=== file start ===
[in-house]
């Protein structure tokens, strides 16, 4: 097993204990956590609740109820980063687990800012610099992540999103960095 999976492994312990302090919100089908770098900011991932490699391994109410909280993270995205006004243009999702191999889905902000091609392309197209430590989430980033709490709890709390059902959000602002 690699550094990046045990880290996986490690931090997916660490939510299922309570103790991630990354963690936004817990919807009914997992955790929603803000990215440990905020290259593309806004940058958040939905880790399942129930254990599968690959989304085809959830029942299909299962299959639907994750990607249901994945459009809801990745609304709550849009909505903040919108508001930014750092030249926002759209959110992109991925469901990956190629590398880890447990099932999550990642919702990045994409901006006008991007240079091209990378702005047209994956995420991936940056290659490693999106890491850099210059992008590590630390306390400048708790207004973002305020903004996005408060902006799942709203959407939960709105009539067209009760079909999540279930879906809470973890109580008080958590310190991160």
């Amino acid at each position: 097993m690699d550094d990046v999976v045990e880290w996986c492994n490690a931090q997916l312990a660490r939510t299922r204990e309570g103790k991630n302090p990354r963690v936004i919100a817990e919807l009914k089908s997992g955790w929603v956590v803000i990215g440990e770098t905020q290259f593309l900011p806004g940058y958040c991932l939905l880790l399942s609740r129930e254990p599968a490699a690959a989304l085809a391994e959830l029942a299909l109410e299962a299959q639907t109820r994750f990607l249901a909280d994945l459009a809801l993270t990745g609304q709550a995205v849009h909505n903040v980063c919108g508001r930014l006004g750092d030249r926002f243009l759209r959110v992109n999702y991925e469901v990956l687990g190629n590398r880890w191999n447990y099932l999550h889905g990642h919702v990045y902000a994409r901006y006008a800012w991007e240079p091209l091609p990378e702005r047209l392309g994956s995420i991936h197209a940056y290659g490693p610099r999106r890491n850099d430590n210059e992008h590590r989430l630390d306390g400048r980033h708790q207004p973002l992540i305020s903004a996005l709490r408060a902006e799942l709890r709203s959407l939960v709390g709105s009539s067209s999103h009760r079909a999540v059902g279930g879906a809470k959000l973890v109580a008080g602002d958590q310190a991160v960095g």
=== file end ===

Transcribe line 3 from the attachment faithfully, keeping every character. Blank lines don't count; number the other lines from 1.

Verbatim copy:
């Amino acid at each position: 097993m690699d550094d990046v999976v045990e880290w996986c492994n490690a931090q997916l312990a660490r939510t299922r204990e309570g103790k991630n302090p990354r963690v936004i919100a817990e919807l009914k089908s997992g955790w929603v956590v803000i990215g440990e770098t905020q290259f593309l900011p806004g940058y958040c991932l939905l880790l399942s609740r129930e254990p599968a490699a690959a989304l085809a391994e959830l029942a299909l109410e299962a299959q639907t109820r994750f990607l249901a909280d994945l459009a809801l993270t990745g609304q709550a995205v849009h909505n903040v980063c919108g508001r930014l006004g750092d030249r926002f243009l759209r959110v992109n999702y991925e469901v990956l687990g190629n590398r880890w191999n447990y099932l999550h889905g990642h919702v990045y902000a994409r901006y006008a800012w991007e240079p091209l091609p990378e702005r047209l392309g994956s995420i991936h197209a940056y290659g490693p610099r999106r890491n850099d430590n210059e992008h590590r989430l630390d306390g400048r980033h708790q207004p973002l992540i305020s903004a996005l709490r408060a902006e799942l709890r709203s959407l939960v709390g709105s009539s067209s999103h009760r079909a999540v059902g279930g879906a809470k959000l973890v109580a008080g602002d958590q310190a991160v960095g």